- Ol Parker
- Run Time
- 1 hour and 44 minutes
VP Content Ratings
- Sex & Nudity
- Star Rating
Oh, I know your thoughts
and your schemes to wrong me.
Director Ol Parker provides a nice escape from reality in this old fashioned romantic comedy. The main reason for seeing it is to watch two pros, Julia Roberts and George Clooney, go through their paces in a story about as believable as anything from the Brothers Grimm.
Like some of the screwball comedies of the 30s and 40s, David (Clooney) and Georgia (Roberts) are bickering exes who have split up after a five-year marriage. We’re supposed to believe that by coincidence they are seated next to each other at their daughter’s law school graduation and later on the airline trip to Bali their assigned seats are next to each other. Of course, if they hadn’t been, we would have missed the delightful zingers they fire back and forth.
They’re headed to the paradise of the title because their daughter Lily (Kaitlyn Dever) and best friend Wren (Billie Lourd) have been vacationing in the island nation and while swimming far out to sea had been left behind by their boat. (Yeah, sure.) Then came along the incredibly handsome Gede (Maxime Bouttier) in his motorboat to pluck them from the water, and—yes, love at first sight. He is a Balinese seaweed farmer and we are supposed to believe that True Love will overcome their cultural and educational differences. The parents are upset by their daughter’s sudden abandonment of a law career—who wouldn’t be?– to become a—what?
So, between insults, the parents agree to sabotage the wedding and return Lily both to her senses and the States. Their scheme is to seem to go along with Lily’s wishes while concocting a plan to prevent the wedding. Lily is aware of “Trojan Horsing,” so she is on her guard. And Gede may be a seaweed farmer, but is no dummy. When the parents manage to slow things down by stealing their ceremonial rings, he realizes they are the cause of their disapperance.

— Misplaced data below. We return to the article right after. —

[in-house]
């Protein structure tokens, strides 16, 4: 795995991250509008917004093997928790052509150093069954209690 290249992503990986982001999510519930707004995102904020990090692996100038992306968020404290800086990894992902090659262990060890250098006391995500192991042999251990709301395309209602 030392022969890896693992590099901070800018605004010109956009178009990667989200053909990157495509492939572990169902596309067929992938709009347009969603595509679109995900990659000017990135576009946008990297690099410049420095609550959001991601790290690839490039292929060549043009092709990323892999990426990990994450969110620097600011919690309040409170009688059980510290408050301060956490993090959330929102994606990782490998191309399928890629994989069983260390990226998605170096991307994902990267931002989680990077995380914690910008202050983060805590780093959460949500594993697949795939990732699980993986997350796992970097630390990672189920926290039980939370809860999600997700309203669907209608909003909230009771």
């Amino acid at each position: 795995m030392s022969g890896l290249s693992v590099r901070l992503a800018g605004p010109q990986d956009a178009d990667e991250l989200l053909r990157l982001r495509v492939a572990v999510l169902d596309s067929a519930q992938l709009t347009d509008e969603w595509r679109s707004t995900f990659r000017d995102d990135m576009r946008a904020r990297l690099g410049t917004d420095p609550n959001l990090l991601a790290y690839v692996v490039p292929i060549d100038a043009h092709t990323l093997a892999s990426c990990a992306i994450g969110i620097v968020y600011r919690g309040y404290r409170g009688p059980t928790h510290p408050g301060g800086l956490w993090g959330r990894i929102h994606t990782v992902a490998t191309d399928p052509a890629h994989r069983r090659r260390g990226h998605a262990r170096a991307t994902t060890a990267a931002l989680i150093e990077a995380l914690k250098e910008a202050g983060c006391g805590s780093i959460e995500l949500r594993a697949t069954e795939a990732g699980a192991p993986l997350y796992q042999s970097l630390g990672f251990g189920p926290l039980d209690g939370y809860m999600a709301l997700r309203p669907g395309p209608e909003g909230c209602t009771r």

There are a lot of shennanigans, but it is a far-gone conclusion how this kind of a movie will end. It is a fun ride to get there, with few if any real suprises, except one. It is the fun of watching two fine actors move from hostility to second-thoughts to reviving their orignal feelings for each other that created he warm feeling at the end of the film. The filmmakers also deserve credit for seeming to present the Balinese wedding in an authentic way, with no one stage whispering an explanation. It appears that Lily has no Christian beliefs, apparently deciding to “go native” for her husband and new family—the latter have accepted her with no qualms. (At least none are shown.)
However, what we don’t see, and this is a legitimate parental concern, is what in Gede makes Lily decide on such a drastic change in her life. Do they share a love for literature, music, or art—what beside physical attraction do they share? Is it enough to keep them together so that they will live “happily ever after”?
One more observation: like those old romantic comedies, the characters are from the 1%. David is a very successful architect, Georgia owner of a hugely prosperous art gallery, and Lily has a law degree. A month’s vacation in an exotic land is no financial problem for them, and apparently seaweed farming will provide enough income to satisfy the American born Lily. So, we might ask, why do we care about these wealthy people. I suppose the answer has already been given—the fun of watching two A-list stars cavort (there’s a silly drunken dance secene) on the big screen, so, “Pass the popcorn.”
No questions for this film.